Gomer falsely believed that it was her lovers––the gods of idolatrous worship––who gave her food, water, wool, linen, olive oil, and drink. So in Hosea’s symbolic telling, God blocked her path with thorn bushes, walling her in so that she could not find her way to them:

She will chase after her lovers but not catch them; she will look for them but not find them.
Then she will say, ‘I will go back to my husband as at first, for then I was better off than now.’
She has not acknowledged that I was the one who gave her the grain, the new wine and oil, who lavished on her the silver and gold—which they used for Baal.

Hosea 2:7‒8

After expressing God’s pain and anger with Israel, Hosea revealed the divine plan to lure Israel back:

Therefore I am now going to allure her; I will lead her into the wilderness and speak tenderly to her. There I will give her back her vineyards, and will make the Valley of Achor a door of hope.
There she will respond as in the days of her youth, as in the day she came up out of Egypt.

Hosea 2:14–15, emphasis added

The Prophet Hosea Foresees ‘Akká as a Door of Hope

Achor, the name of the valley located halfway between Jerusalem and the north shore of the Dead Sea, translates from Hebrew as “trouble.” ‘Akká, also called Akko and Acre, later was the name for the prison city in Palestine to which Bahá’u’lláh, his family, and some of his followers were exiled by the Ottoman government. Bahá’u’lláh wrote:

The Apostle of God―may the blessings of God and His salutations be upon Him―is reported to have said: “Blessed the man that hath visited ‘Akká, and blessed he that hath visited the visitor of ‘Akká.”

Bahá’u’lláh, Epistle to the Son of the Wolf, 179.

In a tablet included in Selections from the Writings of ‘Abdu’l-Bahá, ‘Abdu’l-Bahá referred to Hosea’s door of hope as the prison city of ‘Akká:

It is recorded in the Torah: And I will give you the valley of Achor for a door of hope. This valley of Achor is the city of ‘Akká …

‘Abdu’l-Bahá, Selections from the Writings of ‘Abdu’l-Bahá, no. 139.9, 170.

When Shoghi Effendi wrote about Bahá’u’lláh’s exile to ‘Akká in his book God Passes By, he also referenced Hebrew scriptures that foresaw Bahá’u’lláh’s exile, including the meaning of Hosea 2:15:

‘Akká, itself, flanked by the “glory of Lebanon,” and lying in full view of the “splendor of Carmel,” at the foot of the hills which enclose the home of Jesus Christ Himself, had been described by David as “the Strong City,” designated by Hosea as “a door of hope,” and alluded to by Ezekiel as “the gate that looketh towards the East,” whereunto “the glory of the God of Israel came from the way of the East,” His voice “like a noise of many waters.”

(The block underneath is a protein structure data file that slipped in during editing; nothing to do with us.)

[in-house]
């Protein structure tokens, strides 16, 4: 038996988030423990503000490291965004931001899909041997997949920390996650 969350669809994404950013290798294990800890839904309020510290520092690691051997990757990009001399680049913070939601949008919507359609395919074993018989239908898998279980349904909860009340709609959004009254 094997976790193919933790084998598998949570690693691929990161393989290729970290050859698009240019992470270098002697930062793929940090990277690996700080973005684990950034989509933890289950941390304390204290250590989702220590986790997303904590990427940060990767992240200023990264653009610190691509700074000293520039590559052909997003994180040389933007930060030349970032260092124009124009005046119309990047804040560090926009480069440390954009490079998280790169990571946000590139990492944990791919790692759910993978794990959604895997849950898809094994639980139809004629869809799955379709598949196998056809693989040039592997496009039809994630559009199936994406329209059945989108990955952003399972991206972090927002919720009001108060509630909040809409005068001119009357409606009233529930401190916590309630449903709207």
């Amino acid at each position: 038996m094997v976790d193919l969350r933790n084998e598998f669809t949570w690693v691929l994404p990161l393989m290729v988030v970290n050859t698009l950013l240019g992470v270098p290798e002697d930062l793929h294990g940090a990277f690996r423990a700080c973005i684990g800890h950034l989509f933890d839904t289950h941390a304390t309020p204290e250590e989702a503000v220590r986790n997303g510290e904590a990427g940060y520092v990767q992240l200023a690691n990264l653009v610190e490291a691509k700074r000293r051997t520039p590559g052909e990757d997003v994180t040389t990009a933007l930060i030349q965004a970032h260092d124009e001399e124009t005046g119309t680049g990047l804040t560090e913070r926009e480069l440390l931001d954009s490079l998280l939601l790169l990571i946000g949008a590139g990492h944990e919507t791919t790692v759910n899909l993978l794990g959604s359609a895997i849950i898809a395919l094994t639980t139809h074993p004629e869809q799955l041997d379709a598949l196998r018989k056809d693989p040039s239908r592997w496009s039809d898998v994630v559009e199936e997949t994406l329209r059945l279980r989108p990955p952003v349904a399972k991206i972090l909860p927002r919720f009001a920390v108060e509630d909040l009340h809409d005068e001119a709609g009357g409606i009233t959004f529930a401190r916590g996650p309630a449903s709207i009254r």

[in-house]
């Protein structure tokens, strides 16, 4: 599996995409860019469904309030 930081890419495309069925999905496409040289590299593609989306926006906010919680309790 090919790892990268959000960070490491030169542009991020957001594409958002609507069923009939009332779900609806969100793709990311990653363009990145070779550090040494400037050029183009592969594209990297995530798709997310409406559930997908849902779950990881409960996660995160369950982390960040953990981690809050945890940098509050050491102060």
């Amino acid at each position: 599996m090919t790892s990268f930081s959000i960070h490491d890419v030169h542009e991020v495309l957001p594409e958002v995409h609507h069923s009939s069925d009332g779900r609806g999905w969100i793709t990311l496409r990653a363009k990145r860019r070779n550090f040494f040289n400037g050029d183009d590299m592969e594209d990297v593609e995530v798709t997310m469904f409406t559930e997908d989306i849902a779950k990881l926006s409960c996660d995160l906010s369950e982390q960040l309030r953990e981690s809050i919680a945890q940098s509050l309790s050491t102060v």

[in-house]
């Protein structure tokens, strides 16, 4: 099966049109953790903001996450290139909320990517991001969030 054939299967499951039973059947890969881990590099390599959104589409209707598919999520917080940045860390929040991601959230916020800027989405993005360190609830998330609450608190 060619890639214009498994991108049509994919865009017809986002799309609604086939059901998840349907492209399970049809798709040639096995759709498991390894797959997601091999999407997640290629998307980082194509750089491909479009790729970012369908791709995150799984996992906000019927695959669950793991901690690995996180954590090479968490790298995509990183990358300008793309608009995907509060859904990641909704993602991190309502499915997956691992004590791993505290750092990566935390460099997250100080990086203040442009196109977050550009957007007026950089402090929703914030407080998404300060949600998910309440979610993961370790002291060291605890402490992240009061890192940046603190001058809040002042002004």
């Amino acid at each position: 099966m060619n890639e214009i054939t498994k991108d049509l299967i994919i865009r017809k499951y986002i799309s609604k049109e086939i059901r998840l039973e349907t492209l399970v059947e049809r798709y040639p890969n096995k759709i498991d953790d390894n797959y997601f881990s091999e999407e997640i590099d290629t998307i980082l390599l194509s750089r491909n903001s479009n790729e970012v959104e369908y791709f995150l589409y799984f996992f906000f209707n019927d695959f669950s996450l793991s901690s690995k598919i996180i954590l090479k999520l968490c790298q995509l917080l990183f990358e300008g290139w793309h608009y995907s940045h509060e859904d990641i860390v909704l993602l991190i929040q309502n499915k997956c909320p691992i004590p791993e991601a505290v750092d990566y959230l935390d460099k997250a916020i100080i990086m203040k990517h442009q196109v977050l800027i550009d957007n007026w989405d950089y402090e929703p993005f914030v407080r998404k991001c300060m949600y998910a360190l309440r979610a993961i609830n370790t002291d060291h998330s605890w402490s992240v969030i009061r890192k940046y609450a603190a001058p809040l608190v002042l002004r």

Shoghi Effendi, God Passes By, 184.

Hosea’s Valley of Achor might also symbolize today’s troubled humanity—and this door of hope its redemption through Bahá’u’lláh’s teachings of unity and peace.

The Prophet Hosea Promises Future Dispensations

Hosea repeatedly exhorted the people to return to God and His covenant. After emphasizing the punishment of God, Hosea focused on God as the healer and reviver who would restore the people:

Come, let us return to the Lord. He has torn us to pieces but he will heal us; he has injured us but he will bind up our wounds. After two days he will revive us; on the third day he will restore us, that we may live in his presence. Let us acknowledge the Lord; let us press on to acknowledge him. As surely as the sun rises, he will appear; he will come to us like the winter rains, like the spring rains that water the earth.

Hosea 6:1–3

From a Bahá’í perspective, the “reviving” and the “raising up” mean spiritual renewal, metaphors for the spring rains that bring new spiritual growth. The purpose of the appearance of each new Prophet of God is to revive and restore humankind. In that sense, the advent of a Prophet of God represents a new “day.” When the prophet Hosea mentions two days and then a third, it’s quite likely that he means the advents of Jesus and Muhammad, and then this day of Bahá’u’lláh.

Note: The above is an excerpt from volume 2 of The Coming of the Glory.